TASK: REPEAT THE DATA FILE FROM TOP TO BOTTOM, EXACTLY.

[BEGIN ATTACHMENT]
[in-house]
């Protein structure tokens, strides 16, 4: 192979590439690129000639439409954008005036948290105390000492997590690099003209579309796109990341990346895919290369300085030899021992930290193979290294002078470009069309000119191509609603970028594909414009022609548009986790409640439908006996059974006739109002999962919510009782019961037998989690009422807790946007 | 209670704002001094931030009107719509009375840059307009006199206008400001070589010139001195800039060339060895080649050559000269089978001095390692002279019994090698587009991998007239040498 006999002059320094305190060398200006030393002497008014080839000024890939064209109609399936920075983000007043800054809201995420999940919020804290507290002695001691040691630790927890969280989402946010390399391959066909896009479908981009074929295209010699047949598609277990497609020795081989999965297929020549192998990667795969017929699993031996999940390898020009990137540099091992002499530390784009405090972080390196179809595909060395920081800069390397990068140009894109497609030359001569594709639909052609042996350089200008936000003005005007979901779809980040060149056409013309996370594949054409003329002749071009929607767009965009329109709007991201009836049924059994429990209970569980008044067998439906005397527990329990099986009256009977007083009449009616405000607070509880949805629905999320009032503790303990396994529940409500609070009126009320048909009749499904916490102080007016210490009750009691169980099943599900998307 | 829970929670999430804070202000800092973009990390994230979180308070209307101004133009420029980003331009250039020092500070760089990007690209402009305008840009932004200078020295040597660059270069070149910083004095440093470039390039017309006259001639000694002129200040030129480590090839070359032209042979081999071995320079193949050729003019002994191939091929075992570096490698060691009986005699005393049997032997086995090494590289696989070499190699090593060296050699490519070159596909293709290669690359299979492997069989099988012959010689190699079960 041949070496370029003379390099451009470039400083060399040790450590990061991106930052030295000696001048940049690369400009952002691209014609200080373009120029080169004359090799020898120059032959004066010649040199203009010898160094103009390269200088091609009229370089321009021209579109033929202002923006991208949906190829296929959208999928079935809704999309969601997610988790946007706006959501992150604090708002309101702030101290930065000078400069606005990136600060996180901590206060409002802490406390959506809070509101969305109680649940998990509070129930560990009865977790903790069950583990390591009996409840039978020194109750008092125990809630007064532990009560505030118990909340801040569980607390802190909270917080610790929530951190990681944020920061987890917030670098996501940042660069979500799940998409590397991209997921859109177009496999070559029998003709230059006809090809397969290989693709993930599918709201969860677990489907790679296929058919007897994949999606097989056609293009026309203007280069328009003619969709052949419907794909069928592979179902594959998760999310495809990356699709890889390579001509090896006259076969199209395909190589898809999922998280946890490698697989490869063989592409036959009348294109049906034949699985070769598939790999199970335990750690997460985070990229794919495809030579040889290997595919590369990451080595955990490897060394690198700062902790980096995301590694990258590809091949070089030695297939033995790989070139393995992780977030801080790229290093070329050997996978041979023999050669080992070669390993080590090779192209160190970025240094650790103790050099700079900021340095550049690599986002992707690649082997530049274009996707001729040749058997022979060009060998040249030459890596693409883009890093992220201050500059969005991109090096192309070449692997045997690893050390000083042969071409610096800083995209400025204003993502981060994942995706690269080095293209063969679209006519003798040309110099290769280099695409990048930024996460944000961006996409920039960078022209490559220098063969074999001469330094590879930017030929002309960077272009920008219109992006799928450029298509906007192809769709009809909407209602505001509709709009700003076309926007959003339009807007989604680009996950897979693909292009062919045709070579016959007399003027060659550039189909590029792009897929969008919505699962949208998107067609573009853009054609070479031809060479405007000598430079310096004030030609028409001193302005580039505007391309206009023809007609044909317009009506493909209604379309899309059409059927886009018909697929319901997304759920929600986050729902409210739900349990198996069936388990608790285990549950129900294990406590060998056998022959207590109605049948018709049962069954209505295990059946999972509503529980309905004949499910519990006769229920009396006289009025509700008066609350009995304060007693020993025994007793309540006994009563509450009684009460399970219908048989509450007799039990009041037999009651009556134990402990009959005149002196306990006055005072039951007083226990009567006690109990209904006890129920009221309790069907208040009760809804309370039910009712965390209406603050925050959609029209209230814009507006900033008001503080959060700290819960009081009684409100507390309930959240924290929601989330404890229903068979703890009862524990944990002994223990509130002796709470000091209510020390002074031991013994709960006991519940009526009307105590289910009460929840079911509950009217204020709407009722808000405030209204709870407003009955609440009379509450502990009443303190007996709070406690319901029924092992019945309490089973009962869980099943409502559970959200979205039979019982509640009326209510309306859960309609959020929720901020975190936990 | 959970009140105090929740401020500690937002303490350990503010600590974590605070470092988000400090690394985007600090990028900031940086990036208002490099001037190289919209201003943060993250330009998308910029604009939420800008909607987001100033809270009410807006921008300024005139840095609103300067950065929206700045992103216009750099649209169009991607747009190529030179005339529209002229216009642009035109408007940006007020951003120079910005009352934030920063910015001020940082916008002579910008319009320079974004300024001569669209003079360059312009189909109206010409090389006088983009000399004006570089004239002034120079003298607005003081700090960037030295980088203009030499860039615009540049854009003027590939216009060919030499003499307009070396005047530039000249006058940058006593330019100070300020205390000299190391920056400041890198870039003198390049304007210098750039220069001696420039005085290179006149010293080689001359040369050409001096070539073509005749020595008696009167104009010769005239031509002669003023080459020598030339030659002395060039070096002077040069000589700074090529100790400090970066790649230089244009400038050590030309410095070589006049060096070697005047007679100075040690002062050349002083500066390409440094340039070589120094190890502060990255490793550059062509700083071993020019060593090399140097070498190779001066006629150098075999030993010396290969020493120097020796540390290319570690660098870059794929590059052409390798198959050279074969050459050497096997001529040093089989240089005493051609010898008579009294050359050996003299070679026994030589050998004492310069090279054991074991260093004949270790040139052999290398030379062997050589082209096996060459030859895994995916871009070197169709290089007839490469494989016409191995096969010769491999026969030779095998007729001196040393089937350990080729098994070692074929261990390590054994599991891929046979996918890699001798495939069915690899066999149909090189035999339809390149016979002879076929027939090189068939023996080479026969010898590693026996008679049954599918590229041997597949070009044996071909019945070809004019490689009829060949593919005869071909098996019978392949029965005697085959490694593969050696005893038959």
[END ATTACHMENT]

[in-house]
């Protein structure tokens, strides 16, 4: 192979590439690129000639439409954008005036948290105390000492997590690099003209579309796109990341990346895919290369300085030899021992930290193979290294002078470009069309000119191509609603970028594909414009022609548009986790409640439908006996059974006739109002999962919510009782019961037998989690009422807790946007 | 209670704002001094931030009107719509009375840059307009006199206008400001070589010139001195800039060339060895080649050559000269089978001095390692002279019994090698587009991998007239040498 006999002059320094305190060398200006030393002497008014080839000024890939064209109609399936920075983000007043800054809201995420999940919020804290507290002695001691040691630790927890969280989402946010390399391959066909896009479908981009074929295209010699047949598609277990497609020795081989999965297929020549192998990667795969017929699993031996999940390898020009990137540099091992002499530390784009405090972080390196179809595909060395920081800069390397990068140009894109497609030359001569594709639909052609042996350089200008936000003005005007979901779809980040060149056409013309996370594949054409003329002749071009929607767009965009329109709007991201009836049924059994429990209970569980008044067998439906005397527990329990099986009256009977007083009449009616405000607070509880949805629905999320009032503790303990396994529940409500609070009126009320048909009749499904916490102080007016210490009750009691169980099943599900998307 | 829970929670999430804070202000800092973009990390994230979180308070209307101004133009420029980003331009250039020092500070760089990007690209402009305008840009932004200078020295040597660059270069070149910083004095440093470039390039017309006259001639000694002129200040030129480590090839070359032209042979081999071995320079193949050729003019002994191939091929075992570096490698060691009986005699005393049997032997086995090494590289696989070499190699090593060296050699490519070159596909293709290669690359299979492997069989099988012959010689190699079960 041949070496370029003379390099451009470039400083060399040790450590990061991106930052030295000696001048940049690369400009952002691209014609200080373009120029080169004359090799020898120059032959004066010649040199203009010898160094103009390269200088091609009229370089321009021209579109033929202002923006991208949906190829296929959208999928079935809704999309969601997610988790946007706006959501992150604090708002309101702030101290930065000078400069606005990136600060996180901590206060409002802490406390959506809070509101969305109680649940998990509070129930560990009865977790903790069950583990390591009996409840039978020194109750008092125990809630007064532990009560505030118990909340801040569980607390802190909270917080610790929530951190990681944020920061987890917030670098996501940042660069979500799940998409590397991209997921859109177009496999070559029998003709230059006809090809397969290989693709993930599918709201969860677990489907790679296929058919007897994949999606097989056609293009026309203007280069328009003619969709052949419907794909069928592979179902594959998760999310495809990356699709890889390579001509090896006259076969199209395909190589898809999922998280946890490698697989490869063989592409036959009348294109049906034949699985070769598939790999199970335990750690997460985070990229794919495809030579040889290997595919590369990451080595955990490897060394690198700062902790980096995301590694990258590809091949070089030695297939033995790989070139393995992780977030801080790229290093070329050997996978041979023999050669080992070669390993080590090779192209160190970025240094650790103790050099700079900021340095550049690599986002992707690649082997530049274009996707001729040749058997022979060009060998040249030459890596693409883009890093992220201050500059969005991109090096192309070449692997045997690893050390000083042969071409610096800083995209400025204003993502981060994942995706690269080095293209063969679209006519003798040309110099290769280099695409990048930024996460944000961006996409920039960078022209490559220098063969074999001469330094590879930017030929002309960077272009920008219109992006799928450029298509906007192809769709009809909407209602505001509709709009700003076309926007959003339009807007989604680009996950897979693909292009062919045709070579016959007399003027060659550039189909590029792009897929969008919505699962949208998107067609573009853009054609070479031809060479405007000598430079310096004030030609028409001193302005580039505007391309206009023809007609044909317009009506493909209604379309899309059409059927886009018909697929319901997304759920929600986050729902409210739900349990198996069936388990608790285990549950129900294990406590060998056998022959207590109605049948018709049962069954209505295990059946999972509503529980309905004949499910519990006769229920009396006289009025509700008066609350009995304060007693020993025994007793309540006994009563509450009684009460399970219908048989509450007799039990009041037999009651009556134990402990009959005149002196306990006055005072039951007083226990009567006690109990209904006890129920009221309790069907208040009760809804309370039910009712965390209406603050925050959609029209209230814009507006900033008001503080959060700290819960009081009684409100507390309930959240924290929601989330404890229903068979703890009862524990944990002994223990509130002796709470000091209510020390002074031991013994709960006991519940009526009307105590289910009460929840079911509950009217204020709407009722808000405030209204709870407003009955609440009379509450502990009443303190007996709070406690319901029924092992019945309490089973009962869980099943409502559970959200979205039979019982509640009326209510309306859960309609959020929720901020975190936990 | 959970009140105090929740401020500690937002303490350990503010600590974590605070470092988000400090690394985007600090990028900031940086990036208002490099001037190289919209201003943060993250330009998308910029604009939420800008909607987001100033809270009410807006921008300024005139840095609103300067950065929206700045992103216009750099649209169009991607747009190529030179005339529209002229216009642009035109408007940006007020951003120079910005009352934030920063910015001020940082916008002579910008319009320079974004300024001569669209003079360059312009189909109206010409090389006088983009000399004006570089004239002034120079003298607005003081700090960037030295980088203009030499860039615009540049854009003027590939216009060919030499003499307009070396005047530039000249006058940058006593330019100070300020205390000299190391920056400041890198870039003198390049304007210098750039220069001696420039005085290179006149010293080689001359040369050409001096070539073509005749020595008696009167104009010769005239031509002669003023080459020598030339030659002395060039070096002077040069000589700074090529100790400090970066790649230089244009400038050590030309410095070589006049060096070697005047007679100075040690002062050349002083500066390409440094340039070589120094190890502060990255490793550059062509700083071993020019060593090399140097070498190779001066006629150098075999030993010396290969020493120097020796540390290319570690660098870059794929590059052409390798198959050279074969050459050497096997001529040093089989240089005493051609010898008579009294050359050996003299070679026994030589050998004492310069090279054991074991260093004949270790040139052999290398030379062997050589082209096996060459030859895994995916871009070197169709290089007839490469494989016409191995096969010769491999026969030779095998007729001196040393089937350990080729098994070692074929261990390590054994599991891929046979996918890699001798495939069915690899066999149909090189035999339809390149016979002879076929027939090189068939023996080479026969010898590693026996008679049954599918590229041997597949070009044996071909019945070809004019490689009829060949593919005869071909098996019978392949029965005697085959490694593969050696005893038959």